float primitiveFloat = seven.floatValue();//57.0f

Float floatWrapper = Float.valueOf(57.0f);
int floatToInt = floatWrapper.intValue();//57
float floatToFloat = floatWrapper.floatValue();//57.0f
parseYyy methods
parseYyy methods are similar to valueOf but they return primitive values
int sevenPrimitive = 
    Integer.parseInt("111", 2);//binary 111 is converted to 7

int hundredPrimitive = 
    Integer.parseInt("100");//100 is stored in variable
static toString method
Look at the example of the toString static method below.
Integer wrapperEight = new Integer(8);
        toString(wrapperEight));//String Output: 8
Overloaded static toString method
2nd parameter: radix
        .toString(wrapperEight, 2));//String Output: 1000
static toYyyString methods.
Yyy can be Hex,Binary,Octal
        .toHexString(wrapperEight));//String Output:8 
        .toBinaryString(wrapperEight));//String Output:1000
        .toOctalString(wrapperEight));//String Output:10

What is Auto Boxing?

Autoboxing is the automatic conversion that the Java compiler makes between the primitive types and their corresponding object wrapper classes. For example, converting an int to an Integer, a double to a Double, and so on. If the conversion goes the other way, this is called unboxing.

Integer ten = new Integer(10);
ten++;//allowed. Java does had work behind the screen for us
Boxing and new instances
Auto Boxing helps in saving memory by reusing already created Wrapper objects. However wrapper classes created using new are not reused.
Two wrapper objects created using new are not same object.
Integer nineA = new Integer(9);
Integer nineB = new Integer(9);
System.out.println(nineA == nineB);//false
Two wrapper objects created using boxing are same object.
Integer nineC = 9;
Integer nineD = 9;
System.out.println(nineC == nineD);//true

Are all String’s immutable?

This video ( ) covers all the topics related to String’s in great detail. Refer to it for more details.

Value of a String Object once created cannot be modified. Any modification on a String object creates a new String object.

String str3 = "value1";
System.out.println(str3); //value1

Note that the value of str3 is not modified in the above example. The result should be assigned to a new reference variable (or same variable can be reused).

String concat = str3.concat("value2");
System.out.println(concat); //value1value2

Where are string literals stored in memory?

All strings literals are stored in "String constant pool". If compiler finds a String literal,it checks if it exists in the pool. If it exists, it is reused.

Following statement creates 1 string object (created on the pool) and 1 reference variable.

String str1 = "value"; 

However, if new operator is used to create string object, the new object is created on the heap. Following piece of code create 2 objects.

//1. String Literal "value" - created in the "String constant pool"
//2. String Object - created on the heap
String str2 = new String("value");

Can you give examples of different utility methods in String class?

String class defines a number of methods to get information about the string content.

String str = "abcdefghijk";
Get information from String
Following methods help to get information from a String.
//char charAt(int paramInt)
System.out.println(str.charAt(2)); //prints a char - c
System.out.println("abcdefghij".toString()); //abcdefghij

//Get All characters from index paramInt
//String substring(int paramInt)
System.out.println("abcdefghij".substring(3)); //cdefghij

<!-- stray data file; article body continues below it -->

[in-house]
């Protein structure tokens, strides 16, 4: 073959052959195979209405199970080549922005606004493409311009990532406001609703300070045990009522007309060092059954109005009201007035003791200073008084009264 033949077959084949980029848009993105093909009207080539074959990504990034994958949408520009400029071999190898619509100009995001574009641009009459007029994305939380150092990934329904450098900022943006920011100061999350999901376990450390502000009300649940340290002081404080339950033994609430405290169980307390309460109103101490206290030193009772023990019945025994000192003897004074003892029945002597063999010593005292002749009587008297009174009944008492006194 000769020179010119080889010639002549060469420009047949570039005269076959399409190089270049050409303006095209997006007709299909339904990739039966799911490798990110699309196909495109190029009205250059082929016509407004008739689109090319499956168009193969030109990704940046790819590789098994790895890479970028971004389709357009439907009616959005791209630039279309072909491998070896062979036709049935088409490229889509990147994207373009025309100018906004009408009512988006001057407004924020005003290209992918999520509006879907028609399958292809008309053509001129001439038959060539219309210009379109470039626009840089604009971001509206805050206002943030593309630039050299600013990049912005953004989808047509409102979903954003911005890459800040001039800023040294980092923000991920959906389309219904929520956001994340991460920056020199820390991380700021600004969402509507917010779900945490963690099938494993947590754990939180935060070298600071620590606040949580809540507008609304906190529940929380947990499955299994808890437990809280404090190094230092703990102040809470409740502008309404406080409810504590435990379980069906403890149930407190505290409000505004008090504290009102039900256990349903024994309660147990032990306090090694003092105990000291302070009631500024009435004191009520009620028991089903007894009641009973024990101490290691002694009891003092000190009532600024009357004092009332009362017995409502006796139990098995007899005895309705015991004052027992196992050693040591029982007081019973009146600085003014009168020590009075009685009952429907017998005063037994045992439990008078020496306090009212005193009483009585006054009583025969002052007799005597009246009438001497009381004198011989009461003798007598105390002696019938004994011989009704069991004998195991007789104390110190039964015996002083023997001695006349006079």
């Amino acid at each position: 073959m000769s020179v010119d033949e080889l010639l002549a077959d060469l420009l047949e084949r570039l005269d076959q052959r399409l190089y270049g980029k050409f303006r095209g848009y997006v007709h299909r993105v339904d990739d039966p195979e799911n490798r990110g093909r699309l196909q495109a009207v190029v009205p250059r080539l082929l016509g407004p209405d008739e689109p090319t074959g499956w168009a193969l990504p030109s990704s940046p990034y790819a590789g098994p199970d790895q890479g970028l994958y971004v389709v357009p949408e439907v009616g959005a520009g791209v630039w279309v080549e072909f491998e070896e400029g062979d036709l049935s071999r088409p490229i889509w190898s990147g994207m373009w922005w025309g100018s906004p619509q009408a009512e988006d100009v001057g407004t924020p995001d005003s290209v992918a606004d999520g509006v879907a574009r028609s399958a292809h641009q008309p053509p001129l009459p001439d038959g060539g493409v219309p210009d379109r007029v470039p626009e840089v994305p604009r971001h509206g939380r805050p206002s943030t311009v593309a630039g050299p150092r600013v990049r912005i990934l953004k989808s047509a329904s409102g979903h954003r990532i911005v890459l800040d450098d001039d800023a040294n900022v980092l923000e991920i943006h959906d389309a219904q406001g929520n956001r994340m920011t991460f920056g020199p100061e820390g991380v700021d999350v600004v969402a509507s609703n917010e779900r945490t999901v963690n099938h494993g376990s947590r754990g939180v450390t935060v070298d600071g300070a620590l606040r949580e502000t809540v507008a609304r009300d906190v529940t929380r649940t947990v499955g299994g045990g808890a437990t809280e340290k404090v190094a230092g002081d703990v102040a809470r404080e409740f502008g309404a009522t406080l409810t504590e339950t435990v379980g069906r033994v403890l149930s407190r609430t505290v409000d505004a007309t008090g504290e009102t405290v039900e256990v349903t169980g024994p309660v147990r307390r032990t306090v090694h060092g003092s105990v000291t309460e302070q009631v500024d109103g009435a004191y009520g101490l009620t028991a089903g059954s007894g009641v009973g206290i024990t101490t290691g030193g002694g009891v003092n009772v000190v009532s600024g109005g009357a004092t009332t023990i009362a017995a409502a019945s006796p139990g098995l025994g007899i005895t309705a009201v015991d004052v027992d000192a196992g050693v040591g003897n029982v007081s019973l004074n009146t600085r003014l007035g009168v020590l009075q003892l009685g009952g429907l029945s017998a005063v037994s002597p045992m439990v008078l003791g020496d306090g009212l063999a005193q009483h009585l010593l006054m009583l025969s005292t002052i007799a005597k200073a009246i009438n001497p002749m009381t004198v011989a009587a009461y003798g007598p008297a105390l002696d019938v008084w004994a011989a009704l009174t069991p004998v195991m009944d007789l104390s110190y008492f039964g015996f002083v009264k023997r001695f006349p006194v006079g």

//All characters from index 3 to 6
System.out.println("abcdefghij".substring(3,7)); //defy

Explain about toString method in Java?

This video ( ) covers toString in great detail. toString method is used to print the content of an Object. If the toString method is not overridden in a class, the default toString method from Object class is invoked. This would print some hashcode as shown in the example below. However, if toString method is overridden, the content returned by the toString method is printed.

Consider the class given below:
class Animal {

    public Animal(String name, String type) { = name;
        this.type = type;

    String name;
    String type;

Run this piece of code:
Animal animal = new Animal("Tommy", "Dog");
System.out.println(animal);//[email protected]

Output does NOT show the content of animal (what name? and what type?). To show the content of the animal object, we can override the default implementation of toString method provided by Object class.

Adding toString to Animal class
class Animal {
    public Animal(String name, String type) { = name;
        this.type = type;

    String name;
    String type;

    public String toString() {
        return "Animal [name=" + name + ", type=" + type
                + "]";

Run this piece of code:
Animal animal = new Animal("Tommy","Dog");
System.out.println(animal);//Animal [name=Tommy, type=Dog]
Output now shows the content of the animal object.

What is the use of equals method in Java?

Equals method is used when we compare two objects. Default implementation of equals method is defined in Object class. The implementation is similar to == operator. Two object references are equal only if they are pointing to the same object.
We need to override equals method, if we would want to compare the contents of an object.
Consider the example Client class provided below.
class Client {
    private int id;

    public Client(int id) { = id;
== comparison operator checks if the object references are pointing to the same object. It does NOT look at the content of the object.
Client client1 = new Client(25);
Client client2 = new Client(25);
Client client3 = client1;

//client1 and client2 are pointing to different client objects.
System.out.println(client1 == client2);//false

//client3 and client1 refer to the same client objects.